Review of Application of Pressure Derivative Concept to Multirate Tests

Onuh, Haruna (2009-12-15)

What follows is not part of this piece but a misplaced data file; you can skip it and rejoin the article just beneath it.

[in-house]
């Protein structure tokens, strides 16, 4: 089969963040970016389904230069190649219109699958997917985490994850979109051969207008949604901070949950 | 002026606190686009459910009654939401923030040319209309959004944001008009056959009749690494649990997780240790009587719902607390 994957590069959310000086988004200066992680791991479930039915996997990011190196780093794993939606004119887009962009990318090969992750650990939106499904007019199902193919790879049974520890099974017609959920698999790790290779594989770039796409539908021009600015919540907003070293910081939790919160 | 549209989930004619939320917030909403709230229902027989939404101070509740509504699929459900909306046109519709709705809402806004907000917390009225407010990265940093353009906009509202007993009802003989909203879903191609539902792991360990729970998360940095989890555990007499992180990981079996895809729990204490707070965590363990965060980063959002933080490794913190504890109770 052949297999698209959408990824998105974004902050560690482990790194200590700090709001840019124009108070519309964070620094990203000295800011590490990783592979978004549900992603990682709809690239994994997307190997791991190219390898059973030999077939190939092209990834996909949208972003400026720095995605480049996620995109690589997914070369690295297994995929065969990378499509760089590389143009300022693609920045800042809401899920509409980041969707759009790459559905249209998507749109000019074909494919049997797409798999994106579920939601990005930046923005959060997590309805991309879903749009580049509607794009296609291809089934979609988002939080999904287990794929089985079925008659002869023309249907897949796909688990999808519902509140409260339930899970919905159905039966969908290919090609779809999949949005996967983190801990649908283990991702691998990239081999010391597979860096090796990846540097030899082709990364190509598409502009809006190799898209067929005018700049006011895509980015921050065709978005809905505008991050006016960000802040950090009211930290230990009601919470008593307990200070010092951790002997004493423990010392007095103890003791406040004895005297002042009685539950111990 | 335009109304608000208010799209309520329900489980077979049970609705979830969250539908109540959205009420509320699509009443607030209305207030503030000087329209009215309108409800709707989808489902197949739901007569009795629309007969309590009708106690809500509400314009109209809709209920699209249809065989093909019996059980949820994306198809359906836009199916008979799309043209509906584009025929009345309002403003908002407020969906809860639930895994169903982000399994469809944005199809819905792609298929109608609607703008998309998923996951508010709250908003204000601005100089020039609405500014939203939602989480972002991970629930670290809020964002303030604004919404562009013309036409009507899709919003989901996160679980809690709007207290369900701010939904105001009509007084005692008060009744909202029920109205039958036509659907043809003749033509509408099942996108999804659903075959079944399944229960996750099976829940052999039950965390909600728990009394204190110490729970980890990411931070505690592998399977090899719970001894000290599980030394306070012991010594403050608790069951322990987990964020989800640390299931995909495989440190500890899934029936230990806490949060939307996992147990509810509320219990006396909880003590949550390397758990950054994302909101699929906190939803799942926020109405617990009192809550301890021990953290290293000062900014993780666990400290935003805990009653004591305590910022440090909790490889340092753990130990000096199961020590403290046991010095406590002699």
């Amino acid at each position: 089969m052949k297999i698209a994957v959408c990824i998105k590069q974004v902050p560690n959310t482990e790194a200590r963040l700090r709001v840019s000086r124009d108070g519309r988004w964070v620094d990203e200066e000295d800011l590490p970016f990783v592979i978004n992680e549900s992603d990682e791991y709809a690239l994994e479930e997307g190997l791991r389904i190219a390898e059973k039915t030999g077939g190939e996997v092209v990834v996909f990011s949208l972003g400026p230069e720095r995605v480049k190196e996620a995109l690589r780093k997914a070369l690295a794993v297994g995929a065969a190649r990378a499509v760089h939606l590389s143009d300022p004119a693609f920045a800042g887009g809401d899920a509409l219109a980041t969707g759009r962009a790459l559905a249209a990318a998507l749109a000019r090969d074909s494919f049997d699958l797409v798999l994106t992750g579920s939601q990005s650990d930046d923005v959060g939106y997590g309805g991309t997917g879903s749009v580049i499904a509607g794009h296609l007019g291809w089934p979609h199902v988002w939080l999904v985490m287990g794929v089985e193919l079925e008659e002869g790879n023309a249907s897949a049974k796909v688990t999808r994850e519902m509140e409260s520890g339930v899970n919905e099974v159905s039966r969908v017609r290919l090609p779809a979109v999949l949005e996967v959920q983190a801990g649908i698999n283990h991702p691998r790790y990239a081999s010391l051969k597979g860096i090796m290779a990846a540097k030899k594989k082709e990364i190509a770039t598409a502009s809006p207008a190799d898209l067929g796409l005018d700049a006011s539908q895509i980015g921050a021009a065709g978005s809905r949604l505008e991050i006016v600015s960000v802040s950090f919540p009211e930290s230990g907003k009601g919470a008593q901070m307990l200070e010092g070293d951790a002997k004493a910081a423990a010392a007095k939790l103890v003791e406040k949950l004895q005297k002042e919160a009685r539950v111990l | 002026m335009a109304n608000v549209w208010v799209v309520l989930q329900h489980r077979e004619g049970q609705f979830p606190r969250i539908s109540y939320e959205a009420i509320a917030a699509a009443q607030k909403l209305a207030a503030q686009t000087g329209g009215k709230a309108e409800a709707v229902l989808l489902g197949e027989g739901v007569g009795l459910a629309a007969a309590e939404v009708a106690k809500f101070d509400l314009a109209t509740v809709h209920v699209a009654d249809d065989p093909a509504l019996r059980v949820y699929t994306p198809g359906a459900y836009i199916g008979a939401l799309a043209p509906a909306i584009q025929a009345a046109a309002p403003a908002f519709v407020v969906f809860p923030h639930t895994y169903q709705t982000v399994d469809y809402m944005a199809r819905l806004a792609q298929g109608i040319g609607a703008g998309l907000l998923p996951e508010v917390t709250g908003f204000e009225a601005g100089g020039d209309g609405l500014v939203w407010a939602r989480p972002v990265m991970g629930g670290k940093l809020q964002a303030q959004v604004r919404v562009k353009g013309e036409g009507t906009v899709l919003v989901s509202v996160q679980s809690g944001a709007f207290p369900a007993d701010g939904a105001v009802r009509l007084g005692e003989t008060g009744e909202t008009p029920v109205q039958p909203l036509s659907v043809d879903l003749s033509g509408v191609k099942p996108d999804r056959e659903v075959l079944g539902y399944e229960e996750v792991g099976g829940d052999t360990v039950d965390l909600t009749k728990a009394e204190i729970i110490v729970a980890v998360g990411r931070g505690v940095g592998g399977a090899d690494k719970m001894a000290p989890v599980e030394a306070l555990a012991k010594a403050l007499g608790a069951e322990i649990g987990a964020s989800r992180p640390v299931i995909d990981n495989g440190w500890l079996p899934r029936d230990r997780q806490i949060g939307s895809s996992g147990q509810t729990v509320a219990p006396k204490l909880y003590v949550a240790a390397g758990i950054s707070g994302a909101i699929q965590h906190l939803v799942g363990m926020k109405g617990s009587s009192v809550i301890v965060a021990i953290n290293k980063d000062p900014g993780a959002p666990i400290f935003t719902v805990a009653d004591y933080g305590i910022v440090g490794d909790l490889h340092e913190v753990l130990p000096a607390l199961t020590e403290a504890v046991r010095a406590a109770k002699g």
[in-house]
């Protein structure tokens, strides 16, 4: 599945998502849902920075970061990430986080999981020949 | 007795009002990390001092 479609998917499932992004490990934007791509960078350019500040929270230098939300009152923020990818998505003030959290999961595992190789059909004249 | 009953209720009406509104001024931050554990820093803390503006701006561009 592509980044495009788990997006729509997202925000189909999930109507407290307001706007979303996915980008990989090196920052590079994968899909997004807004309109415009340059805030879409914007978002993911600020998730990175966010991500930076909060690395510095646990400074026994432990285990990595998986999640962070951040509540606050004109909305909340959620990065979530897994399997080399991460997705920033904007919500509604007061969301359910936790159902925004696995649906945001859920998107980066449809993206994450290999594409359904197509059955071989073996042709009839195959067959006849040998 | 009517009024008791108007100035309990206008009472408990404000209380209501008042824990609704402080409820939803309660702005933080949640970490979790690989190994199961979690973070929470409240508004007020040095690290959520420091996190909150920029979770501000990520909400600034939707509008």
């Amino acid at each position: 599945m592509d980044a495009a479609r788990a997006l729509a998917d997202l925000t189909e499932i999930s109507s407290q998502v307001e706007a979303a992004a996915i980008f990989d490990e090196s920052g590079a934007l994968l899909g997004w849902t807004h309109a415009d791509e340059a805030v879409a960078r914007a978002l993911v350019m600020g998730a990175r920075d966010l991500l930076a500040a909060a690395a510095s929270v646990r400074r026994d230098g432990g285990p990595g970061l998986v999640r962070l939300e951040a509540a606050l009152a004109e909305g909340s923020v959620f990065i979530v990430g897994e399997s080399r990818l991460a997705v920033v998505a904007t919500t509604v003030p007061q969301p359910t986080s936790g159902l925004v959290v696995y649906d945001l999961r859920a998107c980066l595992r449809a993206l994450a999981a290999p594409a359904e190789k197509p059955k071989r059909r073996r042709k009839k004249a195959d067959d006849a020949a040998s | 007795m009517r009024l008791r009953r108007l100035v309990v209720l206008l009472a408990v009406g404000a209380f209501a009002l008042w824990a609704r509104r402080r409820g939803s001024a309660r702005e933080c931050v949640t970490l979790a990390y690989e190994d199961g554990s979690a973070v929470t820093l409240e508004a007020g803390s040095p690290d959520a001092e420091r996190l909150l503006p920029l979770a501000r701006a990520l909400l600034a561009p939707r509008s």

Pressure build-up data in low permeability reservoirs take too long and are usually of poor quality. A pressure buildup test is perhaps the most widely performed transient test. In pressure buildup test, a well which has been producing for some time at a constant rate is shut-in and the bottomhole pressure is measured as a function of shut-in time. It is easier to conduct and interpret than most other transient tests, but often it is not economically feasible to shut in a well with a high production rate for a buildup test. Sand producing wells are not good candidates for long pressure drawdown tests. It is often impracticable to maintain a constant rate long enough to complete a drawdown test. In these cases, a multi-rate flow test should be run instead of buildup or drawdown tests. In most cases, the well is shut-in at the surface and as a result, some of the early time pressure data may be affected by wellbore storage. Actually a well-designed multi-rate flow test may minimize the influence of wellbore storage on pressure data. A new technique based on the pressure derivative concept is presented for interpreting a multi-rate flow test. It is shown here that a Cartesian plot of the pressure derivative data versus a time group is a straight line from which the reservoir permeability can be estimated. It is also shown that for the case of two-rate test, Tiab’s Direct Synthesis technique is applicable for calculating permeability and skin. A step by step procedure is presented for interpreting a multi-rate test using pressure and pressure derivative data. This new technique is illustrated by several numerical examples.